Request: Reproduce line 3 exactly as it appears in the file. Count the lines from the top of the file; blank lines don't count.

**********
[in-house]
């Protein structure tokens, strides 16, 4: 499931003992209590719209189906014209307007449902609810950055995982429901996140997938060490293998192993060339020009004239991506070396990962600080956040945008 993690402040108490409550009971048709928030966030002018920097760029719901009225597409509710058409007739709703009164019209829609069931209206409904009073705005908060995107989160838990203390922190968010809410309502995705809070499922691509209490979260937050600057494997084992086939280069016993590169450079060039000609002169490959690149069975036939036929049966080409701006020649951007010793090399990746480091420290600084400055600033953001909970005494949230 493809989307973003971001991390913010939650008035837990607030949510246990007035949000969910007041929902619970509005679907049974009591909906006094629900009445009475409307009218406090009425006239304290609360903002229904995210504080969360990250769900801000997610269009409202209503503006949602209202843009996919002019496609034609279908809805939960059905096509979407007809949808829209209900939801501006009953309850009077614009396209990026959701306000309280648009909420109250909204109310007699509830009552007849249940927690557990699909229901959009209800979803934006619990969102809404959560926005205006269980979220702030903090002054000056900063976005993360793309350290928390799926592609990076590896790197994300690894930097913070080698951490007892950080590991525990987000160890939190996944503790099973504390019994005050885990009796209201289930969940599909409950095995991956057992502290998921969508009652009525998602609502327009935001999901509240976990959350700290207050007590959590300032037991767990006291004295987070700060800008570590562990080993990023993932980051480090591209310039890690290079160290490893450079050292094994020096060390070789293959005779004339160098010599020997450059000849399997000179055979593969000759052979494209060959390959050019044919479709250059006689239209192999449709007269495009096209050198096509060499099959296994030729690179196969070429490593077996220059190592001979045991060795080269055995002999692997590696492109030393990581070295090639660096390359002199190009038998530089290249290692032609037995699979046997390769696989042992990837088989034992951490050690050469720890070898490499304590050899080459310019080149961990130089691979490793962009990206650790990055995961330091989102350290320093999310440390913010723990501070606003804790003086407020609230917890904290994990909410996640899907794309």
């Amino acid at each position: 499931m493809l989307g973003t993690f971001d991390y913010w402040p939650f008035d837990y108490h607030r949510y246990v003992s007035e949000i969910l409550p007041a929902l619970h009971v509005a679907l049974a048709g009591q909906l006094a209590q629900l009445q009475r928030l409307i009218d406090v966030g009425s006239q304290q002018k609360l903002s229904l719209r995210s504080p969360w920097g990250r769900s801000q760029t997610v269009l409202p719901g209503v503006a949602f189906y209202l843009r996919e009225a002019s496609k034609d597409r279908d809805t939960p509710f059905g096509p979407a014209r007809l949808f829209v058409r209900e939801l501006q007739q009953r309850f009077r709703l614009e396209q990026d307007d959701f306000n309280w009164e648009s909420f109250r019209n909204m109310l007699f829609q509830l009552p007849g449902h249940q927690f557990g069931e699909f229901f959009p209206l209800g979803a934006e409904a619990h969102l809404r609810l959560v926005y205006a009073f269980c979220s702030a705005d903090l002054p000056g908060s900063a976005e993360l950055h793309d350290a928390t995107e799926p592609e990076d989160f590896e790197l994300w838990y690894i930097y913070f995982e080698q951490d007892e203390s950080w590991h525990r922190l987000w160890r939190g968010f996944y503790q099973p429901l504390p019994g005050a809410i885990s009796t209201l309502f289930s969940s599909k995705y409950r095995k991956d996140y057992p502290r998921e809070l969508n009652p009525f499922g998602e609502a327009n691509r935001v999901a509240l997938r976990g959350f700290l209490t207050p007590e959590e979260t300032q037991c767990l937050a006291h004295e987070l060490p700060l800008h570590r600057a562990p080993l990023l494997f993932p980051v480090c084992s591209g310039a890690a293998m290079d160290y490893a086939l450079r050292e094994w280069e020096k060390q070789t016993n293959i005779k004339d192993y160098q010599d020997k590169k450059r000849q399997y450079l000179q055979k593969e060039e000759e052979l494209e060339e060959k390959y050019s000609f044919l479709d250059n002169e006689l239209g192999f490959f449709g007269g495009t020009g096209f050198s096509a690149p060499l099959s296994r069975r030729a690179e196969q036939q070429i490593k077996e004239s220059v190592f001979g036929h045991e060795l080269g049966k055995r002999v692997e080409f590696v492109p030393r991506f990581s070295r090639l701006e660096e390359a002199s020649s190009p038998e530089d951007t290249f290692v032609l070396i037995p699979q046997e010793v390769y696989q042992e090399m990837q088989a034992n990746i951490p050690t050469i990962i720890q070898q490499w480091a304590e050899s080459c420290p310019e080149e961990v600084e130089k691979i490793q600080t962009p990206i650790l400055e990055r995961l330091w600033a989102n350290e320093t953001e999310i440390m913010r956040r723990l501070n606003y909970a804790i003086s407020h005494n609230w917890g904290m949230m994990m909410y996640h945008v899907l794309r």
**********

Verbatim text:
């Amino acid at each position: 499931m493809l989307g973003t993690f971001d991390y913010w402040p939650f008035d837990y108490h607030r949510y246990v003992s007035e949000i969910l409550p007041a929902l619970h009971v509005a679907l049974a048709g009591q909906l006094a209590q629900l009445q009475r928030l409307i009218d406090v966030g009425s006239q304290q002018k609360l903002s229904l719209r995210s504080p969360w920097g990250r769900s801000q760029t997610v269009l409202p719901g209503v503006a949602f189906y209202l843009r996919e009225a002019s496609k034609d597409r279908d809805t939960p509710f059905g096509p979407a014209r007809l949808f829209v058409r209900e939801l501006q007739q009953r309850f009077r709703l614009e396209q990026d307007d959701f306000n309280w009164e648009s909420f109250r019209n909204m109310l007699f829609q509830l009552p007849g449902h249940q927690f557990g069931e699909f229901f959009p209206l209800g979803a934006e409904a619990h969102l809404r609810l959560v926005y205006a009073f269980c979220s702030a705005d903090l002054p000056g908060s900063a976005e993360l950055h793309d350290a928390t995107e799926p592609e990076d989160f590896e790197l994300w838990y690894i930097y913070f995982e080698q951490d007892e203390s950080w590991h525990r922190l987000w160890r939190g968010f996944y503790q099973p429901l504390p019994g005050a809410i885990s009796t209201l309502f289930s969940s599909k995705y409950r095995k991956d996140y057992p502290r998921e809070l969508n009652p009525f499922g998602e609502a327009n691509r935001v999901a509240l997938r976990g959350f700290l209490t207050p007590e959590e979260t300032q037991c767990l937050a006291h004295e987070l060490p700060l800008h570590r600057a562990p080993l990023l494997f993932p980051v480090c084992s591209g310039a890690a293998m290079d160290y490893a086939l450079r050292e094994w280069e020096k060390q070789t016993n293959i005779k004339d192993y160098q010599d020997k590169k450059r000849q399997y450079l000179q055979k593969e060039e000759e052979l494209e060339e060959k390959y050019s000609f044919l479709d250059n002169e006689l239209g192999f490959f449709g007269g495009t020009g096209f050198s096509a690149p060499l099959s296994r069975r030729a690179e196969q036939q070429i490593k077996e004239s220059v190592f001979g036929h045991e060795l080269g049966k055995r002999v692997e080409f590696v492109p030393r991506f990581s070295r090639l701006e660096e390359a002199s020649s190009p038998e530089d951007t290249f290692v032609l070396i037995p699979q046997e010793v390769y696989q042992e090399m990837q088989a034992n990746i951490p050690t050469i990962i720890q070898q490499w480091a304590e050899s080459c420290p310019e080149e961990v600084e130089k691979i490793q600080t962009p990206i650790l400055e990055r995961l330091w600033a989102n350290e320093t953001e999310i440390m913010r956040r723990l501070n606003y909970a804790i003086s407020h005494n609230w917890g904290m949230m994990m909410y996640h945008v899907l794309r």